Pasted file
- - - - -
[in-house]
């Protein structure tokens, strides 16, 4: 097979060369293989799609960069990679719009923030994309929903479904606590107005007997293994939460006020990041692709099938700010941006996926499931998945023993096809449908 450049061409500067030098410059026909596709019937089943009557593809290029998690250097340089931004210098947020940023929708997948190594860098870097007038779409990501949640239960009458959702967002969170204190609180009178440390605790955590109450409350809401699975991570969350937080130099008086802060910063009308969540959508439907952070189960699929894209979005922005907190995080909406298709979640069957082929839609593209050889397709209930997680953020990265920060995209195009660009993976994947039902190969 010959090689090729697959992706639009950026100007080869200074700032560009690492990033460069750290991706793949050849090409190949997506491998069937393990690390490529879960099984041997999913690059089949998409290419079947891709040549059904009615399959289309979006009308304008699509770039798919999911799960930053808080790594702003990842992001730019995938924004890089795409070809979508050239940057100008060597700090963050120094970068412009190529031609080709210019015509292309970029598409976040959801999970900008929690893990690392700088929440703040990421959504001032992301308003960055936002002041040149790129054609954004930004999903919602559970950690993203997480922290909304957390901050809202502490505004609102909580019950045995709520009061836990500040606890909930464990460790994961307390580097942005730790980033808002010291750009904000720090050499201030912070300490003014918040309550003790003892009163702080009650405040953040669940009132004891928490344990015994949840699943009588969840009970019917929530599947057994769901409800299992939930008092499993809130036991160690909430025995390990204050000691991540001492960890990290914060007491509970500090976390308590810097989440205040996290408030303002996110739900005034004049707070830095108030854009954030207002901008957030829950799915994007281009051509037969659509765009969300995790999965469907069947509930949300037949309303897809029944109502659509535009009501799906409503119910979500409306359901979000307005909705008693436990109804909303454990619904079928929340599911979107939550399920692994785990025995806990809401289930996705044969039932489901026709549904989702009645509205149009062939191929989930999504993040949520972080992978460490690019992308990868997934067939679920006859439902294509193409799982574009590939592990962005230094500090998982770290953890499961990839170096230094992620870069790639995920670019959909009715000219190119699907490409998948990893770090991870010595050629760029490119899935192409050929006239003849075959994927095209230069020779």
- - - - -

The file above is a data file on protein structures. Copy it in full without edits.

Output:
[in-house]
């Protein structure tokens, strides 16, 4: 097979060369293989799609960069990679719009923030994309929903479904606590107005007997293994939460006020990041692709099938700010941006996926499931998945023993096809449908 450049061409500067030098410059026909596709019937089943009557593809290029998690250097340089931004210098947020940023929708997948190594860098870097007038779409990501949640239960009458959702967002969170204190609180009178440390605790955590109450409350809401699975991570969350937080130099008086802060910063009308969540959508439907952070189960699929894209979005922005907190995080909406298709979640069957082929839609593209050889397709209930997680953020990265920060995209195009660009993976994947039902190969 010959090689090729697959992706639009950026100007080869200074700032560009690492990033460069750290991706793949050849090409190949997506491998069937393990690390490529879960099984041997999913690059089949998409290419079947891709040549059904009615399959289309979006009308304008699509770039798919999911799960930053808080790594702003990842992001730019995938924004890089795409070809979508050239940057100008060597700090963050120094970068412009190529031609080709210019015509292309970029598409976040959801999970900008929690893990690392700088929440703040990421959504001032992301308003960055936002002041040149790129054609954004930004999903919602559970950690993203997480922290909304957390901050809202502490505004609102909580019950045995709520009061836990500040606890909930464990460790994961307390580097942005730790980033808002010291750009904000720090050499201030912070300490003014918040309550003790003892009163702080009650405040953040669940009132004891928490344990015994949840699943009588969840009970019917929530599947057994769901409800299992939930008092499993809130036991160690909430025995390990204050000691991540001492960890990290914060007491509970500090976390308590810097989440205040996290408030303002996110739900005034004049707070830095108030854009954030207002901008957030829950799915994007281009051509037969659509765009969300995790999965469907069947509930949300037949309303897809029944109502659509535009009501799906409503119910979500409306359901979000307005909705008693436990109804909303454990619904079928929340599911979107939550399920692994785990025995806990809401289930996705044969039932489901026709549904989702009645509205149009062939191929989930999504993040949520972080992978460490690019992308990868997934067939679920006859439902294509193409799982574009590939592990962005230094500090998982770290953890499961990839170096230094992620870069790639995920670019959909009715000219190119699907490409998948990893770090991870010595050629760029490119899935192409050929006239003849075959994927095209230069020779």